Being the greedy punk I was, I happily pumped out junk content like I taught in my ebook and created as many substanceless Adsense niche blogs as I possibly could. At least I was “spreading the wealth” and teaching others how to do the same in my ebook, though, so give me a little credit! 😉
The honest truth was, I was solely focused on what was in it for me and on scooping up as much quick Google traffic as I could get my hands on. That turned into a disaster because Google caught on to the scheme and de-indexed all of my crappy niche blogs during one of their updates.
Talk about a blow to my bank account. Janet Smith went from partying it up in the Greek Islands to mom’s spare bedroom in two months flat. Yours truly had no choice but to get a job.
It took me a few years to figure out what Google wanted, and during that time I built up a pretty cool I.T. career for myself, but my heart belongs to passive income and niche blogs.
After some soul searching and research, I figured out what Google wants SEO-wise. What do they want? They want everyone to cut out the B.S. Plain and simple. I had to stop trying to get one over on people, learn a niche the proper way, and humbly teach people what I know!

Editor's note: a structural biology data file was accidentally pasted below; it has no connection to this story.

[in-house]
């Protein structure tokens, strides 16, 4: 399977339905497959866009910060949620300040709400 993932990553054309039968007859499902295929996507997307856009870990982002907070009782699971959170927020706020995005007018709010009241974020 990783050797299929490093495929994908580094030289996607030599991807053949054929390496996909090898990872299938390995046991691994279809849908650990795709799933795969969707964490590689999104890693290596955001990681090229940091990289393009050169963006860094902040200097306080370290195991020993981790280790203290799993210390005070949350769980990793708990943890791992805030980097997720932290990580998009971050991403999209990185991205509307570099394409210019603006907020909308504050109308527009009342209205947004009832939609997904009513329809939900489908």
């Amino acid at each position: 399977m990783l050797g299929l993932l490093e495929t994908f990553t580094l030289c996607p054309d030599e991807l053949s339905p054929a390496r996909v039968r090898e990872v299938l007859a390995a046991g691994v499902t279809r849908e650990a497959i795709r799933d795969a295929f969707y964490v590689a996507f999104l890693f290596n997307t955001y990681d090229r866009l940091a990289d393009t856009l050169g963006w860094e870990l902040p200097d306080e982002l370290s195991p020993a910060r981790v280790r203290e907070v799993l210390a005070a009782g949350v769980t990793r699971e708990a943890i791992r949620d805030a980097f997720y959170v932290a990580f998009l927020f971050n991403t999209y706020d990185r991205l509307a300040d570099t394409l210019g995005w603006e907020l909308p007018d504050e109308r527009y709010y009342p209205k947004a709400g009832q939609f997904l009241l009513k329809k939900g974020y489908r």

The corporate and retail world wore me out – and I wasn’t even in it for as long as most of you have been! My heart goes out to you… it truly does. That’s why I want to help you figure this out for free.
I feel saddened when I see how many people hate their job and want out of it. But I also feel hopeful because I have the step-by-step recipe to help you quit your job. The journey starts by choosing your niche.
Fast Forward to Today
Today, I only focus on how I can be of service to my target audience. I don’t pull any schemes.
Few people have heard of me or understand my level of success because I prefer running small, passive niche blogs that quietly make the world (and the Google SERPs) a better place. I pride myself on being low key.
My anonymous, knowledgeable little niche blogs rank awesome in Google all on their own merit, and they hold those rankings for years and years. Trust me, I keep tabs on my rankings. Anything can become successful from scratch if it has a foundation in excellence and if it’s worked from the right angle.
Therefore, I have no need to make a living by jumping on stage with well-known internet marketing (self-labeled) gurus. I could give keynote speeches, but I don’t wanna… That’s not my style. It’s mostly blockheads who like stroking each others’ egos that show up at those events anyway. 😉
My strategy of integrity and excellence has been working out very well for me for the past few years without issues, and that’s why I’m promoting this strategy to you now. It works. Google is happy, my readers are happy, and I’m happy being of service to you. It’s a win-win-win situation that will keep plugging along well into the future.
To Sum Up #1…
Whatever niche you choose, make sure you have the ability to deliver excellence in it. Otherwise, choose something else where you can. This is very very very very important.
Don’t choose a niche strictly based on the $$$ you think you can make because that will backfire – usually because you’ll lose interest in it or get called out as incompetent.